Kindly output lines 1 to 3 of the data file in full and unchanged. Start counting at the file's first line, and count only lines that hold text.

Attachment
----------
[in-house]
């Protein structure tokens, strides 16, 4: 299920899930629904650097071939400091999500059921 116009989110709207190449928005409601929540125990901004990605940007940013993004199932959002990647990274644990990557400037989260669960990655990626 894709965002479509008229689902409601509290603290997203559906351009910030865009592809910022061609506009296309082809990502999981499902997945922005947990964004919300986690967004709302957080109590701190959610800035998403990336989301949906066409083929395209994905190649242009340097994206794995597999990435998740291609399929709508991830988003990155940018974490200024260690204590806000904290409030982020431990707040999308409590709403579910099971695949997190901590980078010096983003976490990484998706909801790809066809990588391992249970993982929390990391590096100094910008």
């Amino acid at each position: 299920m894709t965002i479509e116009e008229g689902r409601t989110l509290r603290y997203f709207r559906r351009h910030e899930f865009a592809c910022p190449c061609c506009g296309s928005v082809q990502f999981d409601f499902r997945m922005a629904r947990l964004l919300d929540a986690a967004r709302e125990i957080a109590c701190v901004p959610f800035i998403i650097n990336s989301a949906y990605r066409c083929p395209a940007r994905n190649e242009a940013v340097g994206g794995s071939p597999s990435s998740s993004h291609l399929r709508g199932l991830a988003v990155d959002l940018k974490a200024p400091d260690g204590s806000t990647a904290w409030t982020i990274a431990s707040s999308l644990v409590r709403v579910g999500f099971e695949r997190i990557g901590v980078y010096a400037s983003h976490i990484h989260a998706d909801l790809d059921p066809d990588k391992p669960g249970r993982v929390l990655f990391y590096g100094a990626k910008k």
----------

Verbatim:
[in-house]
């Protein structure tokens, strides 16, 4: 299920899930629904650097071939400091999500059921 116009989110709207190449928005409601929540125990901004990605940007940013993004199932959002990647990274644990990557400037989260669960990655990626 894709965002479509008229689902409601509290603290997203559906351009910030865009592809910022061609506009296309082809990502999981499902997945922005947990964004919300986690967004709302957080109590701190959610800035998403990336989301949906066409083929395209994905190649242009340097994206794995597999990435998740291609399929709508991830988003990155940018974490200024260690204590806000904290409030982020431990707040999308409590709403579910099971695949997190901590980078010096983003976490990484998706909801790809066809990588391992249970993982929390990391590096100094910008």
């Amino acid at each position: 299920m894709t965002i479509e116009e008229g689902r409601t989110l509290r603290y997203f709207r559906r351009h910030e899930f865009a592809c910022p190449c061609c506009g296309s928005v082809q990502f999981d409601f499902r997945m922005a629904r947990l964004l919300d929540a986690a967004r709302e125990i957080a109590c701190v901004p959610f800035i998403i650097n990336s989301a949906y990605r066409c083929p395209a940007r994905n190649e242009a940013v340097g994206g794995s071939p597999s990435s998740s993004h291609l399929r709508g199932l991830a988003v990155d959002l940018k974490a200024p400091d260690g204590s806000t990647a904290w409030t982020i990274a431990s707040s999308l644990v409590r709403v579910g999500f099971e695949r997190i990557g901590v980078y010096a400037s983003h976490i990484h989260a998706d909801l790809d059921p066809d990588k391992p669960g249970r993982v929390l990655f990391y590096g100094a990626k910008k």